Network-based security limits where users can log in from, and when they can log in. This is different from user authentication, which only determines who can log in. Use network-based security to limit the window of opportunity for an attacker and to make it more difficult for an attacker to use stolen credentials.
CAPTCHA Security for Data Exports
By request, Salesforce can require users to pass a simple text-entry user verification test to export data from Salesforce. This type of network-based security helps prevent malicious users from accessing your organization’s data, and can reduce the risk of automated attacks.
Restrict Where and When Users Can Log In to Salesforce
You can restrict the hours during which users can log in and the range of IP addresses they can log in and access Salesforce from. If IP address restrictions are defined for a user’s profile and a login originates from an unknown IP address, Salesforce does not allow the login. These restrictions help protect your data from unauthorized access and phishing attacks.
As a Salesforce Admin, you can enhance your org’s security by requiring a second level of authentication for every user login. You can also require two-factor authentication when a user meets certain criteria, such as attempting to view reports or access a connected app.
Custom Login Flows
Login flows allow administrators to build post-authentication processes to match their business practices, associate the flow with a user profile, and send the user through that flow when logging in. Use login flows to collect registration information from users, provide terms of service acceptance form, prompt the user for the second factor of authentication, and other customization.
Back at the data layer, recently Salesforce has been focussing on introducing enhanced data encryption, called ‘Platform Encryption’. A few words about it provided by Salesforce.com in the guide: Shield Platform Encryption relies on a unique tenant secret that you control and a master secret that’s maintained by Salesforce. We combine these secrets to create your unique data encryption key. We use that key to encrypt data that your users put into Salesforce, and to decrypt data when your authorized users need it. Encrypting files, fields, and attachments have no effect on your organization’s storage limits.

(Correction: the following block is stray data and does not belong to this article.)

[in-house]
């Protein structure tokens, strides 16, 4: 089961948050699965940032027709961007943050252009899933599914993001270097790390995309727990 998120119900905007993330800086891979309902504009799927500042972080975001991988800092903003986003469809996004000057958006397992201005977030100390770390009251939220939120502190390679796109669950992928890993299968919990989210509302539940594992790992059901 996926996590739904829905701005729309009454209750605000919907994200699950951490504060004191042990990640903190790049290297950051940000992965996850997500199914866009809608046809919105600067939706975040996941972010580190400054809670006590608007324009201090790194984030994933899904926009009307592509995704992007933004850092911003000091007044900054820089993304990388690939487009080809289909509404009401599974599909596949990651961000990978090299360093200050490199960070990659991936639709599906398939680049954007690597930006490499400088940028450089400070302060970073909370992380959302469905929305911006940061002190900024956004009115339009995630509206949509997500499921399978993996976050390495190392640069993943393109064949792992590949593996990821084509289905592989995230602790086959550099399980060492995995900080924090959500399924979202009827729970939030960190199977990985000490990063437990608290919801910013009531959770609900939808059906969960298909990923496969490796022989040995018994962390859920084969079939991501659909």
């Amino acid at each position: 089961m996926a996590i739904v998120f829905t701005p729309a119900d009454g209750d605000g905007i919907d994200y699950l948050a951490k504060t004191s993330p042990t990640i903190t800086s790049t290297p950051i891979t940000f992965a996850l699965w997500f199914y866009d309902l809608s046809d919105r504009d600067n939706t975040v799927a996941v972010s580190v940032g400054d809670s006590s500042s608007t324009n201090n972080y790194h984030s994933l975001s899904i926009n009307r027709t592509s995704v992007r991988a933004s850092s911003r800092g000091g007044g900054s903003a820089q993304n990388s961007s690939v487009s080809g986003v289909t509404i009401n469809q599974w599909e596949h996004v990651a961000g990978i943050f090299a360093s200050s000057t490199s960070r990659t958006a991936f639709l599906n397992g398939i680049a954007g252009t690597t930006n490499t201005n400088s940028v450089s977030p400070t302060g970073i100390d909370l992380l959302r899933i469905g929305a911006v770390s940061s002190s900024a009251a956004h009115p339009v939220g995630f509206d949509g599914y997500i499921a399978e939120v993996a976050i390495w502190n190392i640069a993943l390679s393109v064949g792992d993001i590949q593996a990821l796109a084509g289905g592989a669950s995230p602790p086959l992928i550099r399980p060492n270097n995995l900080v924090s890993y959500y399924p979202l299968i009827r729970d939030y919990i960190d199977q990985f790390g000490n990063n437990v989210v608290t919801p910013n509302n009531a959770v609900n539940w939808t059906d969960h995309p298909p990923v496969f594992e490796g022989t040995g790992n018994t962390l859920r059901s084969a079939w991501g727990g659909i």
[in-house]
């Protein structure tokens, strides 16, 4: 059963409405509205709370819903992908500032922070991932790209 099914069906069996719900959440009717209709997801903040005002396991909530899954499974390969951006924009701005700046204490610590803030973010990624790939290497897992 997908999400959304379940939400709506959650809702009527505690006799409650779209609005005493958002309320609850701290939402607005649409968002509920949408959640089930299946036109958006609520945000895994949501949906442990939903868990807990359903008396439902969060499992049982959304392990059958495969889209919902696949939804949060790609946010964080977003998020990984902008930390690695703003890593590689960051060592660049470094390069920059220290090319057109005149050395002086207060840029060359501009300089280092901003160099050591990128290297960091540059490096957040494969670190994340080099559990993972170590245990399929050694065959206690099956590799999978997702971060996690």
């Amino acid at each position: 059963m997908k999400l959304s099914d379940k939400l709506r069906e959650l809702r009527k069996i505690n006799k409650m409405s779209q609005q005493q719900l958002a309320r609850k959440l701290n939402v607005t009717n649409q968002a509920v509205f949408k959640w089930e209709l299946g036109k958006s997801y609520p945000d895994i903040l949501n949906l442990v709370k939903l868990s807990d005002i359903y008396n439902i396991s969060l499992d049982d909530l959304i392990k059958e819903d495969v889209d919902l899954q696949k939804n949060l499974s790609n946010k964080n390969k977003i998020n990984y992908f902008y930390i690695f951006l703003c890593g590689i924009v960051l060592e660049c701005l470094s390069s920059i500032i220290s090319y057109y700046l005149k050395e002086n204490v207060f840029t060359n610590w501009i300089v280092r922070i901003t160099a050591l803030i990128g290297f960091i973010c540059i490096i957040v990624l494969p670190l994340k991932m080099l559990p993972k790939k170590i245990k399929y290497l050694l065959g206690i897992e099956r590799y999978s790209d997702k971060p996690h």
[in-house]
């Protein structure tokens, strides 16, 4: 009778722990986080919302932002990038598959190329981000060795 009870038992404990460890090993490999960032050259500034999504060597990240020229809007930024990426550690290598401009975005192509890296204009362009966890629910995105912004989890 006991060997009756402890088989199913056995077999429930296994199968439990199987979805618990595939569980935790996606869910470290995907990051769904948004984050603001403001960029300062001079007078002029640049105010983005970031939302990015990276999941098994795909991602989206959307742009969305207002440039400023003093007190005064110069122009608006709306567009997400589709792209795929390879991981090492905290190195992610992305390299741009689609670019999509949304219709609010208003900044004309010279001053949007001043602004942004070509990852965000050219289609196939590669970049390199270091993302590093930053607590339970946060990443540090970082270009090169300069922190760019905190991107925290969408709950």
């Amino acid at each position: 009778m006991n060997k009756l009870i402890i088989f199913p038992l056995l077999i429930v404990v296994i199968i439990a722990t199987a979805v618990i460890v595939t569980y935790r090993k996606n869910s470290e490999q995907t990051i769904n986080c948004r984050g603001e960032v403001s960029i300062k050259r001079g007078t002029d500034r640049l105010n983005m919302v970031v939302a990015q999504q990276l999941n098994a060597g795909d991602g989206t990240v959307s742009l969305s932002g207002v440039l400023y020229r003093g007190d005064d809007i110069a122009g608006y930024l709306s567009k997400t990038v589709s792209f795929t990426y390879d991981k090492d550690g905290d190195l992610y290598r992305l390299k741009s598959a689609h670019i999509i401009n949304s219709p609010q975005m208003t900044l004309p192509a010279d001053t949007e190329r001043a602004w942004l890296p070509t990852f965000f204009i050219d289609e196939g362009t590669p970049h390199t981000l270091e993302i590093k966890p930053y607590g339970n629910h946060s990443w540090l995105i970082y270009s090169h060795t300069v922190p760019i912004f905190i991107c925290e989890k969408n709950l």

As the name suggests, allows certain events to be monitored in real time. Examples include the number of logins, apex executions and report exports. If someone is planning to leave an organization and starts downloading data through reports, with event monitoring this activity can be monitored and acted upon proactively.
Now let’s switch to the global scale of data protection.
According to MarketsAndMarkets research mobile, the data protection market will grow to 3.54 Billion dollars by 2019. That number could give you a good overview of the size of demand. I’m personally worried about the speed of current internet spreading (just see Mark Zuckerbergs efforts to connect the world) as it gives an enormous opportunity to bad guys to get to your data. If they get access to your personal data, they can be you in terms of the IT-systems.
It’s scary, but it also creates demand from me, as an end-user and from my business to have the best protection possible to protect vital corporate data.